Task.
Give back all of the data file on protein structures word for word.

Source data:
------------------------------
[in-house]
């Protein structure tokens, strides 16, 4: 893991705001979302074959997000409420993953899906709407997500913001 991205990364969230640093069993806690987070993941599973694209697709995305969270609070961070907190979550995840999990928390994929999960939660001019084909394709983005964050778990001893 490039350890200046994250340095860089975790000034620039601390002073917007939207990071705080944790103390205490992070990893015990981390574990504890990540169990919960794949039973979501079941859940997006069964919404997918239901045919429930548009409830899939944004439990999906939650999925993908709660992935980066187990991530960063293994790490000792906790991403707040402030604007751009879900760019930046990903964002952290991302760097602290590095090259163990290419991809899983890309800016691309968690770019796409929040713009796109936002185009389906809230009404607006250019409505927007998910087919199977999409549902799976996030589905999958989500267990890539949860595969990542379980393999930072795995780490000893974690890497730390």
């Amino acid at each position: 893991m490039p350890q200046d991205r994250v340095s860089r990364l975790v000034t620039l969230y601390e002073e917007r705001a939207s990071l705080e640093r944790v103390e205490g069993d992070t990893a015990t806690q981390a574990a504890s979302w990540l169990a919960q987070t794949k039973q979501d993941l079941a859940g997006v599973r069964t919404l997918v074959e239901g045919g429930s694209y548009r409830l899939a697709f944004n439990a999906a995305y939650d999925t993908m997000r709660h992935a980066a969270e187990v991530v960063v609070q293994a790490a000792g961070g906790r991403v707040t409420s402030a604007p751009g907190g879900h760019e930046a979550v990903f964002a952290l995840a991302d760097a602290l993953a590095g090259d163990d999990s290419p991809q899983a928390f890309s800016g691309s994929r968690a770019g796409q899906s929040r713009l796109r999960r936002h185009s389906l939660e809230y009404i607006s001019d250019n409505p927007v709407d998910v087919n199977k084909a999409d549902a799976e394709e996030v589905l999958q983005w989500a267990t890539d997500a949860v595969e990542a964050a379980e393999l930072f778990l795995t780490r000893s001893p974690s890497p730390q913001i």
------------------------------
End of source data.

[in-house]
């Protein structure tokens, strides 16, 4: 893991705001979302074959997000409420993953899906709407997500913001 991205990364969230640093069993806690987070993941599973694209697709995305969270609070961070907190979550995840999990928390994929999960939660001019084909394709983005964050778990001893 490039350890200046994250340095860089975790000034620039601390002073917007939207990071705080944790103390205490992070990893015990981390574990504890990540169990919960794949039973979501079941859940997006069964919404997918239901045919429930548009409830899939944004439990999906939650999925993908709660992935980066187990991530960063293994790490000792906790991403707040402030604007751009879900760019930046990903964002952290991302760097602290590095090259163990290419991809899983890309800016691309968690770019796409929040713009796109936002185009389906809230009404607006250019409505927007998910087919199977999409549902799976996030589905999958989500267990890539949860595969990542379980393999930072795995780490000893974690890497730390």
């Amino acid at each position: 893991m490039p350890q200046d991205r994250v340095s860089r990364l975790v000034t620039l969230y601390e002073e917007r705001a939207s990071l705080e640093r944790v103390e205490g069993d992070t990893a015990t806690q981390a574990a504890s979302w990540l169990a919960q987070t794949k039973q979501d993941l079941a859940g997006v599973r069964t919404l997918v074959e239901g045919g429930s694209y548009r409830l899939a697709f944004n439990a999906a995305y939650d999925t993908m997000r709660h992935a980066a969270e187990v991530v960063v609070q293994a790490a000792g961070g906790r991403v707040t409420s402030a604007p751009g907190g879900h760019e930046a979550v990903f964002a952290l995840a991302d760097a602290l993953a590095g090259d163990d999990s290419p991809q899983a928390f890309s800016g691309s994929r968690a770019g796409q899906s929040r713009l796109r999960r936002h185009s389906l939660e809230y009404i607006s001019d250019n409505p927007v709407d998910v087919n199977k084909a999409d549902a799976e394709e996030v589905l999958q983005w989500a267990t890539d997500a949860v595969e990542a964050a379980e393999l930072f778990l795995t780490r000893s001893p974690s890497p730390q913001i």